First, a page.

The Plasmodium falciparum Schizont Phosphoproteome Reveals Extensive Phosphatidylinositol and cAMP-Protein Kinase A Signaling
2012-11-02T00:00:00Z (GMT) by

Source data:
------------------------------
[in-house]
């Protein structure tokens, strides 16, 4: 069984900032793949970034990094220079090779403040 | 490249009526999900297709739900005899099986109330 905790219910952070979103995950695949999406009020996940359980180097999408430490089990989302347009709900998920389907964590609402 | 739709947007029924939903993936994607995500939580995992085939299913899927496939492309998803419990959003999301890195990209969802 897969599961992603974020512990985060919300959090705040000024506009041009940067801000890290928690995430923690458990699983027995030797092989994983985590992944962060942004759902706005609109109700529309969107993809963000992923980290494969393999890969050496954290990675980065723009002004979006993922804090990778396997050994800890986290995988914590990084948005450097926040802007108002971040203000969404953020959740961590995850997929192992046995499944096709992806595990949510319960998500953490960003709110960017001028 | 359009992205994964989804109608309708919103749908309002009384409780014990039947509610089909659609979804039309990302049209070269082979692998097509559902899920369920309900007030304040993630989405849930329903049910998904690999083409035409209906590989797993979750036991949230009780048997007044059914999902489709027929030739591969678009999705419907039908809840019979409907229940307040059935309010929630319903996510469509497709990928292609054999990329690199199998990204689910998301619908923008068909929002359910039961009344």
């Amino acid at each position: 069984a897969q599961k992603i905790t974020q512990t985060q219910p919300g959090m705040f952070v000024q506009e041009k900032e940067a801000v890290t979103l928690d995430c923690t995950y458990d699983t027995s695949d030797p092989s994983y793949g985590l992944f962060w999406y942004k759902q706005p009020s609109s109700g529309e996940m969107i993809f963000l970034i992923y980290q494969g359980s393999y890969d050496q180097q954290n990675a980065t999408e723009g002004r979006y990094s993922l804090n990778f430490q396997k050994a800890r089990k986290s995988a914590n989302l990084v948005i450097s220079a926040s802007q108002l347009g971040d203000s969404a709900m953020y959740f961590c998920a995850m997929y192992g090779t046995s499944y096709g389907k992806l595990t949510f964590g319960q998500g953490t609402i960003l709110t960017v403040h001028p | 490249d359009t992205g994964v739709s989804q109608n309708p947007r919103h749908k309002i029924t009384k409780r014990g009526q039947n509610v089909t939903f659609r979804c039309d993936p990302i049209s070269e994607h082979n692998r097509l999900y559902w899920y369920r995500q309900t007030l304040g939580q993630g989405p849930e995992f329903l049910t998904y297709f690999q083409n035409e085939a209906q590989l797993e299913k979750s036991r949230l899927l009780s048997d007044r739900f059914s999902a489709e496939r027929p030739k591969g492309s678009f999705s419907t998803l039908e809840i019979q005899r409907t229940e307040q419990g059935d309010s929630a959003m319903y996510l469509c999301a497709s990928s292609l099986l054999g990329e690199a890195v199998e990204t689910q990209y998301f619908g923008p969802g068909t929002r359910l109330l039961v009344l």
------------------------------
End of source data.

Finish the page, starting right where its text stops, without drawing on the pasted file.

The asexual blood stages of Plasmodium falciparum cause the most lethal form of human malaria. During growth within an infected red blood cell, parasite multiplication and formation of invasive merozoites is called schizogony. Here, we present a detailed analysis of the phosphoproteome of P. falciparum schizonts revealing 2541 unique phosphorylation sites, including 871 novel sites. Prominent roles for cAMP-dependent protein kinase A- and phosphatidylinositol-signaling were identified following analysis by functional enrichment, phosphoprotein interaction network clustering and phospho-motif identification tools. We observed that most key enzymes in the inositol pathway are phosphorylated, which strongly suggests additional levels of regulation and crosstalk with other protein kinases that coregulate different biological processes. A distinct pattern of phosphorylation of proteins involved in merozoite egress and red blood cell invasion was noted. The analyses also revealed that cAMP-PKA signaling is implicated in a wide variety of processes including motility. We verified this finding experimentally using an in vitro kinase assay and identified three novel PKA substrates associated with the glideosome motor complex: myosin A, GAP45 and CDPK1. Therefore, in addition to an established role for CDPK1 in the motor complex, this study reveals the coinvolvement of PKA, further implicating cAMP as an important regulator of host cell invasion.